The cruise line explained that they had this requirement because we would be traveling through Canadian waters. Given that we were just passing through Canada, and the ultimate destination was US territory, that explanation never really made much sense at the time.

That disconnect disappeared last Monday with what happened to the Carnival Splendor on November 8, 2010. The ship was on a 7-day cruise to the Mexican Riviera when a fire broke out in the engine room, thus depriving the ship of power. According to a report on CNN, the boat is was being towed to Ensenada, Mexico where the passengers would be offloaded.

Switching back to our cruise. Had the unthinkable happened, and we had to be evacuated off our ship, imagine the immigration puzzles, for us, the cruise line, and the host country, that would have cropped up if authorities had to think about what to do with a pair of Filipino evacuees that didn’t have Canadian visas.

Am I over thinking this? Perhaps. I’m not familiar with prevailing practices with regard to immigration rules and disasters. So this line of thinking may be out of whack. I also never really clarified the matter with the cruise company further since we simply took them at their word.

But this belated worry isn’t really far fetched. As reported on last April, Filipinos on board Cathay Airways flight CX275 (Hong Kong to London) unexpectedly found themselves in Frankfurt, Germany. Their plane had to make an emergency landing because of the volcanic eruption in Iceland, and like thousands of travelers that month found themselves stranded in an airport. Since they didn’t have visas for Germany, they had to stay at the airport pending the approval of their 3-day visas. Eventually, the visas were issued, but reportedly long after other nationalities on the flight had been allowed to leave the airport.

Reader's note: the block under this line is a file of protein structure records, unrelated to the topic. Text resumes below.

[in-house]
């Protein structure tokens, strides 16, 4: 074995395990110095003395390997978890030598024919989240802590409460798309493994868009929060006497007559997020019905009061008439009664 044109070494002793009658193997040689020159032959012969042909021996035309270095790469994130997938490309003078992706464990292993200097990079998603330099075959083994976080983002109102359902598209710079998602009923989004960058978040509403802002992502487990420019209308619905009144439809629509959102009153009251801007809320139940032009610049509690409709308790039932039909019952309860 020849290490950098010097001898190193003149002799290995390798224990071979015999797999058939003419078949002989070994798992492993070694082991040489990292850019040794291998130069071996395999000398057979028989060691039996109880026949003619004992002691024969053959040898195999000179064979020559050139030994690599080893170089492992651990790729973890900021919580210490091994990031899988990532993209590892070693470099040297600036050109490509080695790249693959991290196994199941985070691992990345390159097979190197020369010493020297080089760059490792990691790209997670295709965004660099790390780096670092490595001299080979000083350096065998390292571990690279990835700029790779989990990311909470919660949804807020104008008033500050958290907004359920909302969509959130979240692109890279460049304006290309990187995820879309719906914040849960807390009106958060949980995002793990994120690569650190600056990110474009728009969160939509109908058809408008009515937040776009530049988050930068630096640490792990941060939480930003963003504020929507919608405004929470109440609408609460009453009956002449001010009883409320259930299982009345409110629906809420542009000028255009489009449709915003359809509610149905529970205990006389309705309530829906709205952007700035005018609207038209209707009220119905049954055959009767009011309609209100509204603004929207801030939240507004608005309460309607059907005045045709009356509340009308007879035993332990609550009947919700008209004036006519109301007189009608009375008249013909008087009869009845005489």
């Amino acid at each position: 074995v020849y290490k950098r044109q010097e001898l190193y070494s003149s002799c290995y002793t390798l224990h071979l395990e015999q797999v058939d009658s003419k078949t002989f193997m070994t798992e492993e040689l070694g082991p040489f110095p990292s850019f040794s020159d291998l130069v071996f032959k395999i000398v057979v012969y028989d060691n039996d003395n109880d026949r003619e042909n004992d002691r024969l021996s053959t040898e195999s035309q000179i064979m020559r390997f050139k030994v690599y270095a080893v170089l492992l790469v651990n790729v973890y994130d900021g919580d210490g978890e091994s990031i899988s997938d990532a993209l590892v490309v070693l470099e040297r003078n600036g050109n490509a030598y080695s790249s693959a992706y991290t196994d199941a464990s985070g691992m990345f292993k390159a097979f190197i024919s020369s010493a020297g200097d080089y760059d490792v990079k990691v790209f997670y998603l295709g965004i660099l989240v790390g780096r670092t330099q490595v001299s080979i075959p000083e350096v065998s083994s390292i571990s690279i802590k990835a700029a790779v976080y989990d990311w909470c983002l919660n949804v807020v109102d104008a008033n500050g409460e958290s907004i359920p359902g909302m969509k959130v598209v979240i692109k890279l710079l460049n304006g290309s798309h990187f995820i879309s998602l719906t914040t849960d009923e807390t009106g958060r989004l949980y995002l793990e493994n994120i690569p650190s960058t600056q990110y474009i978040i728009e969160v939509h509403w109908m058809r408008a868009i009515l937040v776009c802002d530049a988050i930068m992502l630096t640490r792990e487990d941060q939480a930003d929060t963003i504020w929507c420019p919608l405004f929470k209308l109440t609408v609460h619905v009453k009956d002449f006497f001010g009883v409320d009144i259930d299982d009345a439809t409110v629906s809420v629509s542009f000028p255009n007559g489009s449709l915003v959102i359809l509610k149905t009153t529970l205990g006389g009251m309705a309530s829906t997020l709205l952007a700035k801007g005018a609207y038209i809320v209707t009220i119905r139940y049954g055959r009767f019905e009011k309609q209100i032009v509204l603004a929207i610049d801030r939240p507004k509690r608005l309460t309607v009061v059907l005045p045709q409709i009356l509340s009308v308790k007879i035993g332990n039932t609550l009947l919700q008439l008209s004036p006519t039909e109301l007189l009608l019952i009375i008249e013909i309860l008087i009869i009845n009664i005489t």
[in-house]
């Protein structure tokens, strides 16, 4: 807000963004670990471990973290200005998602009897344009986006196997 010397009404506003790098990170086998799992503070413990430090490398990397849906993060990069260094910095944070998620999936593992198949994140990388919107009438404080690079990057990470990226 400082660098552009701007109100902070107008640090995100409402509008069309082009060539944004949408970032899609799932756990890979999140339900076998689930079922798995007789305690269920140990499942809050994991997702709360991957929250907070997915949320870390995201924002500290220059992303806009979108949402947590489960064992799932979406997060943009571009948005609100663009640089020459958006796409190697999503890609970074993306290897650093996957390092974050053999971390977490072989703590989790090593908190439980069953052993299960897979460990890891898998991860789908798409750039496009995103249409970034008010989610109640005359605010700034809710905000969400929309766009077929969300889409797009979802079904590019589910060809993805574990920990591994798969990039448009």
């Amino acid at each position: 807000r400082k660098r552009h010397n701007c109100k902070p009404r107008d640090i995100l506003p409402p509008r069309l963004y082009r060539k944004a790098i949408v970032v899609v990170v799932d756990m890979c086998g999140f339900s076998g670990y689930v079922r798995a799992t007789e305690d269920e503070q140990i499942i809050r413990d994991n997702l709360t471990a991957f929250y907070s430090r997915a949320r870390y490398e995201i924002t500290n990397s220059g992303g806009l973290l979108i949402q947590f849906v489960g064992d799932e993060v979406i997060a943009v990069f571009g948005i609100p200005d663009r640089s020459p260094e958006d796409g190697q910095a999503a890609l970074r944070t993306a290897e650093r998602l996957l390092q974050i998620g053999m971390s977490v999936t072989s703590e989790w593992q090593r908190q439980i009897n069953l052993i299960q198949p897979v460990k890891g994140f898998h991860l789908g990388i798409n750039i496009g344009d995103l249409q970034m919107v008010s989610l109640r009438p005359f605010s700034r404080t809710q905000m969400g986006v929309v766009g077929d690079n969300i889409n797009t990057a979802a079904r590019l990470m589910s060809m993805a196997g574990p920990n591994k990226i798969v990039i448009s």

Acquaintances working at the Department of Foreign Affairs reported that the Inquirer article had a touch of hyperbole and sensationalism to it. Nevertheless, the report does give food for thought when it comes to expectations about treatment. We are, after all, a visa-collecting nation. Just a fact of life — for now at least.

The Frankfurt misadventure happened in an airport that is accustomed to handling emerging visa situations. Had it happened on the shores of a small town, with local law enforcement unaccustomed to dealing with immigration matters . . . as would have happened to us had our ship run into trouble . . . hmmm. While past experience with Canadian hospitality had been positive, this is still an unknown that I’d rather not have to deal with. Apparently, neither did the cruise line, so they played safe and issued that requirement.